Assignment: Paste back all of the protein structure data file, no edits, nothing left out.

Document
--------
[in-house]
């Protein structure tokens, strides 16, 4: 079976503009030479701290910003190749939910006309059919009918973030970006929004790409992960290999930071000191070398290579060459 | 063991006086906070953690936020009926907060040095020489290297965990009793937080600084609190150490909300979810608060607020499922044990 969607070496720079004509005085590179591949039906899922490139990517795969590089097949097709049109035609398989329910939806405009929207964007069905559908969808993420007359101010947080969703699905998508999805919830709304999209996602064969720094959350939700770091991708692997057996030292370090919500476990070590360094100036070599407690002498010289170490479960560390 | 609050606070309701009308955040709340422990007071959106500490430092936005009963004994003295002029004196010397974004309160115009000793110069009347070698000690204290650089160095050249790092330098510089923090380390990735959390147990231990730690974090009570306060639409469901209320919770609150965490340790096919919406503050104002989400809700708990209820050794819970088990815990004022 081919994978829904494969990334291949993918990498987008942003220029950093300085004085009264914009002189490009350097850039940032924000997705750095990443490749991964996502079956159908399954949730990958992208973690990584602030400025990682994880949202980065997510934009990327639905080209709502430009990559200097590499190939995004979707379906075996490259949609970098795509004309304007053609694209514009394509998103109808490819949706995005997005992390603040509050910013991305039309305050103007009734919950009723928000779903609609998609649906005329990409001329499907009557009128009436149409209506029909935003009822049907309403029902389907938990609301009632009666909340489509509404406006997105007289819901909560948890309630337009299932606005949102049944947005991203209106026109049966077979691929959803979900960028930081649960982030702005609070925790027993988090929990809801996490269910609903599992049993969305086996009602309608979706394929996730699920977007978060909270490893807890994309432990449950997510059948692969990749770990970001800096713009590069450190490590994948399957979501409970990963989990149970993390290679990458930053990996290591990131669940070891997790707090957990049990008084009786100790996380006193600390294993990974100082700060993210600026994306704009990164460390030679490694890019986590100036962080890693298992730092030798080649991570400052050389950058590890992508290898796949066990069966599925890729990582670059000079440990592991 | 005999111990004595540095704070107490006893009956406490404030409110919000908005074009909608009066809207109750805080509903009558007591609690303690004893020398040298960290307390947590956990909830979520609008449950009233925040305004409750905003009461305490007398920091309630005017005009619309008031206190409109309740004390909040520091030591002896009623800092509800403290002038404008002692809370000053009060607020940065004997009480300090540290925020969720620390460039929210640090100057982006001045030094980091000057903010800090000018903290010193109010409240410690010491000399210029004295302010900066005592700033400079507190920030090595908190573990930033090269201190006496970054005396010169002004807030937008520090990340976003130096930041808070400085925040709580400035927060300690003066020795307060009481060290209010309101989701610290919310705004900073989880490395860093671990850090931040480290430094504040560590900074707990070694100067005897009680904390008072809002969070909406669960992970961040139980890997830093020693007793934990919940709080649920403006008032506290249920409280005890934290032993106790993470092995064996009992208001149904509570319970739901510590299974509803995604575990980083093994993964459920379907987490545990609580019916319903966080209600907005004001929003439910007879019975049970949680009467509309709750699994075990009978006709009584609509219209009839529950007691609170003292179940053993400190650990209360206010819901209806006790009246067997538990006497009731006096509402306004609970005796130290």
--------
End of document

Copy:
[in-house]
């Protein structure tokens, strides 16, 4: 079976503009030479701290910003190749939910006309059919009918973030970006929004790409992960290999930071000191070398290579060459 | 063991006086906070953690936020009926907060040095020489290297965990009793937080600084609190150490909300979810608060607020499922044990 969607070496720079004509005085590179591949039906899922490139990517795969590089097949097709049109035609398989329910939806405009929207964007069905559908969808993420007359101010947080969703699905998508999805919830709304999209996602064969720094959350939700770091991708692997057996030292370090919500476990070590360094100036070599407690002498010289170490479960560390 | 609050606070309701009308955040709340422990007071959106500490430092936005009963004994003295002029004196010397974004309160115009000793110069009347070698000690204290650089160095050249790092330098510089923090380390990735959390147990231990730690974090009570306060639409469901209320919770609150965490340790096919919406503050104002989400809700708990209820050794819970088990815990004022 081919994978829904494969990334291949993918990498987008942003220029950093300085004085009264914009002189490009350097850039940032924000997705750095990443490749991964996502079956159908399954949730990958992208973690990584602030400025990682994880949202980065997510934009990327639905080209709502430009990559200097590499190939995004979707379906075996490259949609970098795509004309304007053609694209514009394509998103109808490819949706995005997005992390603040509050910013991305039309305050103007009734919950009723928000779903609609998609649906005329990409001329499907009557009128009436149409209506029909935003009822049907309403029902389907938990609301009632009666909340489509509404406006997105007289819901909560948890309630337009299932606005949102049944947005991203209106026109049966077979691929959803979900960028930081649960982030702005609070925790027993988090929990809801996490269910609903599992049993969305086996009602309608979706394929996730699920977007978060909270490893807890994309432990449950997510059948692969990749770990970001800096713009590069450190490590994948399957979501409970990963989990149970993390290679990458930053990996290591990131669940070891997790707090957990049990008084009786100790996380006193600390294993990974100082700060993210600026994306704009990164460390030679490694890019986590100036962080890693298992730092030798080649991570400052050389950058590890992508290898796949066990069966599925890729990582670059000079440990592991 | 005999111990004595540095704070107490006893009956406490404030409110919000908005074009909608009066809207109750805080509903009558007591609690303690004893020398040298960290307390947590956990909830979520609008449950009233925040305004409750905003009461305490007398920091309630005017005009619309008031206190409109309740004390909040520091030591002896009623800092509800403290002038404008002692809370000053009060607020940065004997009480300090540290925020969720620390460039929210640090100057982006001045030094980091000057903010800090000018903290010193109010409240410690010491000399210029004295302010900066005592700033400079507190920030090595908190573990930033090269201190006496970054005396010169002004807030937008520090990340976003130096930041808070400085925040709580400035927060300690003066020795307060009481060290209010309101989701610290919310705004900073989880490395860093671990850090931040480290430094504040560590900074707990070694100067005897009680904390008072809002969070909406669960992970961040139980890997830093020693007793934990919940709080649920403006008032506290249920409280005890934290032993106790993470092995064996009992208001149904509570319970739901510590299974509803995604575990980083093994993964459920379907987490545990609580019916319903966080209600907005004001929003439910007879019975049970949680009467509309709750699994075990009978006709009584609509219209009839529950007691609170003292179940053993400190650990209360206010819901209806006790009246067997538990006497009731006096509402306004609970005796130290």